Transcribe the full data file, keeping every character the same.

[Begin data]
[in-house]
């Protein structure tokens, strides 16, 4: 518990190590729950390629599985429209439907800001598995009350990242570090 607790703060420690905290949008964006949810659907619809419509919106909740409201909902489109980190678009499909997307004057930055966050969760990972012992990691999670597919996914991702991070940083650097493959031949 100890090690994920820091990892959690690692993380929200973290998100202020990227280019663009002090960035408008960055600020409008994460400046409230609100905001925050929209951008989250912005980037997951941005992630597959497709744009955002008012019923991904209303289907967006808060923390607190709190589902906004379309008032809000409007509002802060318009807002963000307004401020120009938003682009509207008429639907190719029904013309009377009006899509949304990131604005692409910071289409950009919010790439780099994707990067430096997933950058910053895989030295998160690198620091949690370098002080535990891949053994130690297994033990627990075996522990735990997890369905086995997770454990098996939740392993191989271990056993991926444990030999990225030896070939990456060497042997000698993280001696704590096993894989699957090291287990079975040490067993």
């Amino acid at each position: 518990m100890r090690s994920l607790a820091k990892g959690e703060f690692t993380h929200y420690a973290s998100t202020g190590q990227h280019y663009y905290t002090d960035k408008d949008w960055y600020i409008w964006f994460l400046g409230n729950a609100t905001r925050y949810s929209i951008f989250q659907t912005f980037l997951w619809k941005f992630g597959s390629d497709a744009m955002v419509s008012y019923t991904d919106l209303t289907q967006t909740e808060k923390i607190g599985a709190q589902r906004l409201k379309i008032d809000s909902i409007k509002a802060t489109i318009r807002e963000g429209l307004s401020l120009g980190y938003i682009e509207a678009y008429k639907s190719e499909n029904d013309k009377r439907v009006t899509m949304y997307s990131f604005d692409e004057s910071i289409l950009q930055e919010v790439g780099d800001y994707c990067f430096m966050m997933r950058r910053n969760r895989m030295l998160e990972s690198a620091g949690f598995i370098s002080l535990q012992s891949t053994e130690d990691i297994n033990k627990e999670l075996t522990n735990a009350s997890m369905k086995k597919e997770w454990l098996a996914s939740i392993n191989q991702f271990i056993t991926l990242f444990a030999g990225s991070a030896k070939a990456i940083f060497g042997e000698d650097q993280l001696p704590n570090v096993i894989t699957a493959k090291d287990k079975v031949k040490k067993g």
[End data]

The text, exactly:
[in-house]
């Protein structure tokens, strides 16, 4: 518990190590729950390629599985429209439907800001598995009350990242570090 607790703060420690905290949008964006949810659907619809419509919106909740409201909902489109980190678009499909997307004057930055966050969760990972012992990691999670597919996914991702991070940083650097493959031949 100890090690994920820091990892959690690692993380929200973290998100202020990227280019663009002090960035408008960055600020409008994460400046409230609100905001925050929209951008989250912005980037997951941005992630597959497709744009955002008012019923991904209303289907967006808060923390607190709190589902906004379309008032809000409007509002802060318009807002963000307004401020120009938003682009509207008429639907190719029904013309009377009006899509949304990131604005692409910071289409950009919010790439780099994707990067430096997933950058910053895989030295998160690198620091949690370098002080535990891949053994130690297994033990627990075996522990735990997890369905086995997770454990098996939740392993191989271990056993991926444990030999990225030896070939990456060497042997000698993280001696704590096993894989699957090291287990079975040490067993």
């Amino acid at each position: 518990m100890r090690s994920l607790a820091k990892g959690e703060f690692t993380h929200y420690a973290s998100t202020g190590q990227h280019y663009y905290t002090d960035k408008d949008w960055y600020i409008w964006f994460l400046g409230n729950a609100t905001r925050y949810s929209i951008f989250q659907t912005f980037l997951w619809k941005f992630g597959s390629d497709a744009m955002v419509s008012y019923t991904d919106l209303t289907q967006t909740e808060k923390i607190g599985a709190q589902r906004l409201k379309i008032d809000s909902i409007k509002a802060t489109i318009r807002e963000g429209l307004s401020l120009g980190y938003i682009e509207a678009y008429k639907s190719e499909n029904d013309k009377r439907v009006t899509m949304y997307s990131f604005d692409e004057s910071i289409l950009q930055e919010v790439g780099d800001y994707c990067f430096m966050m997933r950058r910053n969760r895989m030295l998160e990972s690198a620091g949690f598995i370098s002080l535990q012992s891949t053994e130690d990691i297994n033990k627990e999670l075996t522990n735990a009350s997890m369905k086995k597919e997770w454990l098996a996914s939740i392993n191989q991702f271990i056993t991926l990242f444990a030999g990225s991070a030896k070939a990456i940083f060497g042997e000698d650097q993280l001696p704590n570090v096993i894989t699957a493959k090291d287990k079975v031949k040490k067993g």